Cream soups add an elegant touch to formal cool-weather occasions. These soups involve many of the same procedures and ingredients as other soups: aromatics, broth, vegetables or seafood, and of course whole milk or cream. A bisque (“twice cooked”) usually refers to a cream soup containing seafood such as shrimp, crawfish, or lobster, though some tomato cream soups are also called bisques. Some people use béchamel as a base for cream soups, but a proper cream soup base is velouté, a white sauce made from a light stock. Velouté also makes the best base for a cheese soup, which, if you think about it, can well be considered the ultimate incarnation of a cream soup.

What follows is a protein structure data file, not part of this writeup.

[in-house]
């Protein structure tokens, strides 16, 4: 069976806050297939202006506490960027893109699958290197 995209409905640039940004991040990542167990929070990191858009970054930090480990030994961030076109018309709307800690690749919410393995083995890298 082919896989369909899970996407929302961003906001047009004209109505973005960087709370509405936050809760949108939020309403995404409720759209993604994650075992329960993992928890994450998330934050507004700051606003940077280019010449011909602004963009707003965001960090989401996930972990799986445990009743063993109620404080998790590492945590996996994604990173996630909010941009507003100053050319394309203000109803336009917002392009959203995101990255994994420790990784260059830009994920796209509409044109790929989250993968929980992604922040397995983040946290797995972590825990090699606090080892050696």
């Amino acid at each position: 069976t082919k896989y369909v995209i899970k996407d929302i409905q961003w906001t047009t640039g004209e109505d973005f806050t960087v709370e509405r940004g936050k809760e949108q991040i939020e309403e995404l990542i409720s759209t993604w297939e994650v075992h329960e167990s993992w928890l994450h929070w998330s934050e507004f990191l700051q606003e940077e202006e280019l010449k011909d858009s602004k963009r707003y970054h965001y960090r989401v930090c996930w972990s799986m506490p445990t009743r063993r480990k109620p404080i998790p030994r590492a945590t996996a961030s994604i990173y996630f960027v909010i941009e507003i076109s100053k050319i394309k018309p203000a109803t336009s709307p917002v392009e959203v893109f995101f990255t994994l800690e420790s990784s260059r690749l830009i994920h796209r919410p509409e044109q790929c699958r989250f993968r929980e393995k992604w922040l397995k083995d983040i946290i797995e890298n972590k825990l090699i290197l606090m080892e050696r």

If you have good stock on hand, then by all means use it. If not, you can use store-bought stock, but before you do, it must be enriched with a mirepoix and a bouquet garni. Add onion, celery, and carrots to the stock, along with thyme, bay, and parsley, and let it sweat on a low heat for about an hour or so. Strain the stock. A light roux with ½ cup butter and ½ cup plain flour will thicken about a quart of stock. This is your soup base, to which add a cup of whole milk or for an exceptionally rich dish, whole cream, and about two cups of your choice of meat or vegetables diced, cooked in butter, and puréed. Let the soup rest on low heat before serving with a swirl of whole cream. This recipe makes about six 12-oz. servings.